Lori's Reviews > The Second Most Dangerous Job in America

The Second Most Dangerous Job in America by Steve Himmer
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Dec 31, 11

bookshelves: arc-reviewers-copy, downloads, indie-awesomeness, fiction
Read in December, 2011

eBook Arc from author

Read 12/28/11 - 12/31/11
4 Stars - Strongly Recommended
Pgs: 57

Steve Himmer sends me down memory lane with his upcoming "Atticus Shorts" eBook exclusive The Second Most Dangerous Job in America.

An ambitionally challenged college kid takes a job working the graveyard shift at a local convenience store. Idling passing the hours, he befriends a homeless coffee addict, pretends to not notice the pseudo celebrities who pass through the doors, and deals with all manner of porn-lovin', cigarette-smokin' riffraff.

The store's patrons tease him, berate him, throw change across the counter at him, and try to convince him to go out and party with them after his shift ends. He thinks up nicknames for the regulars - "Mayo Shirt", "Santa Claus", "Mr. Mâché" - reads books off the rack, listens to the Dead Kennedy's, and secretly despises his boss. It's a pretty realistic look at a dead end kid killing time at a dead end job, getting away with a bunch of nothing for as long as he can....

Himmer's story was so similar to my own convenience store days that it threw me headlong into remembering some of the most humiliating moments of my life.

Though the convenience store that I worked for during my freshman year of college didn't stay open all night long, I was oh-so-lucky to be scheduled for the weekday late shift - 7 to 11pm - forced to deal with all those last minute assholes begging to be let in at 11:01pm for a pack of cigarettes or a quick five bucks worth of gas. Shouting through the glass doors at them that we were already closed out for the evening, I'd have to put up with their hissy fits and death threats, keeping a finger on the phone incase they refused to leave the property. Usually there were two of us working, so there was some comfort in that.

I was never robbed and I don't believe anything was ever stolen - though I used to make late night sandwiches at the deli counter when things got slow and I got hungry... does that count? Oh, there was that one night when I was alone and the damn store alarm wouldn't set. After an attempt to call one of my co-workers for help ended with her husband yelling at me for calling so late and refusing to put her on the line, I said "fuck it" and left the store unarmed. Man, did I hear about that one the next day.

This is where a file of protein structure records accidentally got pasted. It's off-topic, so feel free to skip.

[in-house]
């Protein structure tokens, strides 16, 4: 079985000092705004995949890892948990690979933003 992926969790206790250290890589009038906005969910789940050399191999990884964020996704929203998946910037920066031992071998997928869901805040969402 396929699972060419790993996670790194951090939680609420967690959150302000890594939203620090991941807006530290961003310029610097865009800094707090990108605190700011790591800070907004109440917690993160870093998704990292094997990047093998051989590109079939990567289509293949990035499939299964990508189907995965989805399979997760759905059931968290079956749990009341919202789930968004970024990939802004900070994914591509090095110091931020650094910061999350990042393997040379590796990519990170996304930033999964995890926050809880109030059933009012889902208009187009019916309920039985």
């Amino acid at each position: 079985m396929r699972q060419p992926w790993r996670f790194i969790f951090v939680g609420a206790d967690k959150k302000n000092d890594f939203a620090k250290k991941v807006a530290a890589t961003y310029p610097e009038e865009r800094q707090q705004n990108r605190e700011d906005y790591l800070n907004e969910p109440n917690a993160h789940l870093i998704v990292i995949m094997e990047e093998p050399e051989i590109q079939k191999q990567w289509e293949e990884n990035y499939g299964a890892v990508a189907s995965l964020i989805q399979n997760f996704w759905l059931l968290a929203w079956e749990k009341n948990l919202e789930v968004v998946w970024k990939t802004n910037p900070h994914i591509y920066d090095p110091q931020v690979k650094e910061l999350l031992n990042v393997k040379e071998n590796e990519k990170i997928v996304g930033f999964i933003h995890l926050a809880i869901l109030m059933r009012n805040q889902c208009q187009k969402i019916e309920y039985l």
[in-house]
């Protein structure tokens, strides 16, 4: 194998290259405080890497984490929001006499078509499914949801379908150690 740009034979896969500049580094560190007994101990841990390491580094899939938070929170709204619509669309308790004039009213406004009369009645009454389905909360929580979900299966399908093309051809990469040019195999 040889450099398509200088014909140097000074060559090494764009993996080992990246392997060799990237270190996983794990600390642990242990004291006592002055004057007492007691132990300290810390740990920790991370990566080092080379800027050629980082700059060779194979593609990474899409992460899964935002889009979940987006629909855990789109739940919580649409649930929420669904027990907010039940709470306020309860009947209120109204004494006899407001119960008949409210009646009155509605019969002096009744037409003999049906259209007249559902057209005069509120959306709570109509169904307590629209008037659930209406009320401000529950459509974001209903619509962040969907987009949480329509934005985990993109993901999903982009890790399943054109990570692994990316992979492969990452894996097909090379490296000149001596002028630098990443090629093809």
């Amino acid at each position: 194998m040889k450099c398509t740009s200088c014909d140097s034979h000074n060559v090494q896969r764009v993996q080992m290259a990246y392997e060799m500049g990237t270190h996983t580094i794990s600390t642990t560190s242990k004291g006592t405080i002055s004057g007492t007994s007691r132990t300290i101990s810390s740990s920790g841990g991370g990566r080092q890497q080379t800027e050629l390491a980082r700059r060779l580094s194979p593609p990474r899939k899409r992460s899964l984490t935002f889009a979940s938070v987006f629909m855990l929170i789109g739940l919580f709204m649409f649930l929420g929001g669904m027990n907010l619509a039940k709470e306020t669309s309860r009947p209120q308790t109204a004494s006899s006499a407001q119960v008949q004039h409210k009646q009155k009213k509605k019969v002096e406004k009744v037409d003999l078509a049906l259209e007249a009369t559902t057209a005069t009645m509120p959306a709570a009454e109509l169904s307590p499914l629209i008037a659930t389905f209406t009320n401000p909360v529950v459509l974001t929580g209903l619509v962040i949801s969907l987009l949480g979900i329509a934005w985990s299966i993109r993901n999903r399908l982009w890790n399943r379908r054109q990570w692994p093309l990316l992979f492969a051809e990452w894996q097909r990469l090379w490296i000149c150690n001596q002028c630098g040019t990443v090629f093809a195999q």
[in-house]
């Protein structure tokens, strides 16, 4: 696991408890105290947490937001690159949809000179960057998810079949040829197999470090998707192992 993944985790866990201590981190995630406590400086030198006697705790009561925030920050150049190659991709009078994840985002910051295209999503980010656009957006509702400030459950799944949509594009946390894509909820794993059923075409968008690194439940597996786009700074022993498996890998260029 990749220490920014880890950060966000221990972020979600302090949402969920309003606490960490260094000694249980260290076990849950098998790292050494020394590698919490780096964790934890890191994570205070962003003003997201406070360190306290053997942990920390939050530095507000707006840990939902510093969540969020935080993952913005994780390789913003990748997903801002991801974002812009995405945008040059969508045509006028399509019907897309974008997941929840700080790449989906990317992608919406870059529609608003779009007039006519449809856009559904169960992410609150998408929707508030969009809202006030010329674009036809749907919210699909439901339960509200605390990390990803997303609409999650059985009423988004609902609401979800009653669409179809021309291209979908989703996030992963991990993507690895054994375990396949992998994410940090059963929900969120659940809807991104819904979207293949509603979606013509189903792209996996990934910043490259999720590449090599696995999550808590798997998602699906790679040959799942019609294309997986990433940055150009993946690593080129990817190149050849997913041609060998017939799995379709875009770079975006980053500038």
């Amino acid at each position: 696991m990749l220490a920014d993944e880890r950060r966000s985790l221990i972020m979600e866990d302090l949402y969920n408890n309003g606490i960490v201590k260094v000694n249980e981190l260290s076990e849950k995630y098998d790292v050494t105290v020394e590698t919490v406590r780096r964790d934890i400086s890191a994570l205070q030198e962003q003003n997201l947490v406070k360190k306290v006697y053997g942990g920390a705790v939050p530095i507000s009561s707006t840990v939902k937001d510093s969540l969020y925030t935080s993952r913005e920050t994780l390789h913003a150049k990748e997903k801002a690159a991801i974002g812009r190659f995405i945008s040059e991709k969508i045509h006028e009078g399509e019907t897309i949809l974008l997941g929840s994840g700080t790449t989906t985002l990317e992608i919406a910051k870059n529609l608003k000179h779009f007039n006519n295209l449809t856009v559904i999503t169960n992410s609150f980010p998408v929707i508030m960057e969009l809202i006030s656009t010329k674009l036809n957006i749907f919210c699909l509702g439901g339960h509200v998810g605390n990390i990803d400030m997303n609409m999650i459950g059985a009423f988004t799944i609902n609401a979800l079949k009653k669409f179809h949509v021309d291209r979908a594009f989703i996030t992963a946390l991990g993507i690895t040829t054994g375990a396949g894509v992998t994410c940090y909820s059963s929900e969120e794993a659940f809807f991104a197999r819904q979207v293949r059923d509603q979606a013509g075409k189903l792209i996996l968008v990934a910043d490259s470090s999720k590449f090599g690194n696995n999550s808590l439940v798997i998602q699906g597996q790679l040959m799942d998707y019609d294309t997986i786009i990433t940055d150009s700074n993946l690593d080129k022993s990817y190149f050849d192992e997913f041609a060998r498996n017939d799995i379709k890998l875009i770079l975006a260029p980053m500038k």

Then there was that time when one of our regulars came in and bought his lottery tickets, like he always did, and I punched up the numbers, like I always did, except this time I flip-flopped a number and he didn't catch it. Wouldn't you know his fucking numbers came out straight that night, and if it weren't for my screw up, he'd have won a couple hundred bucks? He was fuming the next day, demanding to get the money out of my paycheck, spitting his words over the counter at me. It took everything I had in me not to close the distance between us with my fist.

And there was this sad old woman who stopped in every Friday on her way home from work and bought ten dollars worth of scratch off tickets, and there she'd stand, with a quarter in hand, scratching away at those things, turning in every winner to buy more, until she scratched off the final loser. Sometimes she'd be there 5 minutes, other times she'd be there for an hour, waiting for her luck to run out. I never quite understood why she would do it, and she never seemed to hit anything big.

I nearly forgot about the creepy guy, as regular as they get I guess, who used to smile when he'd see me, and call me "Wonder Woman". He thought I bared a striking resemblance to Lynda Carter and would constantly try to convince me to come to work on my next shift dressed in an american bikini. I always wondered if he was married and what his wife would think of him, hitting on such a young convenience store clerk.

The worst was when my ex-boyfriend at the time (the man I would eventually marry) came running into the store to pay for the gas he had just pumped into his car. Still feeling sick over the break-up, I was making a sandwich for myself at the deli counter when I noticed him come in. As I braced myself to make small talk, a short hispanic girl walked through the door behind him, wrapping her arms around him and nestling her head against his back. I nearly threw up, right there at the counter, and threw my sad, uneaten sandwich straight into the garbage. Wanting nothing more than to go home and feel sorry for myself, my ass was stuck at work, worrying and fretting over where they had just come from and where they were heading to instead of counting out our drawer and stocking the shelves.

Just like the dude in Himmer's story, there comes a moment of clarity, a sort of epiphany, where you realize that tonight is going to be the last night that you're gonna put up with anymore of that shit. That you just don't get paid enough to deal with everyone's bad breath and bad attitude. That you're beginning to turn into someone you no longer recognize; someone with no energy, no enthusiasm, ; someone who's gone numb to the world.

Hmmm... I think my review of The Second Most Dangerous Job in America somehow devolved into a Lifetime Mini-Movie of my life. I digress.....
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message 1: by Melanie (new)

Melanie Page Cool! I added this book because it sounds interesting and, for some reason, that last cart being upside down cracks me up.


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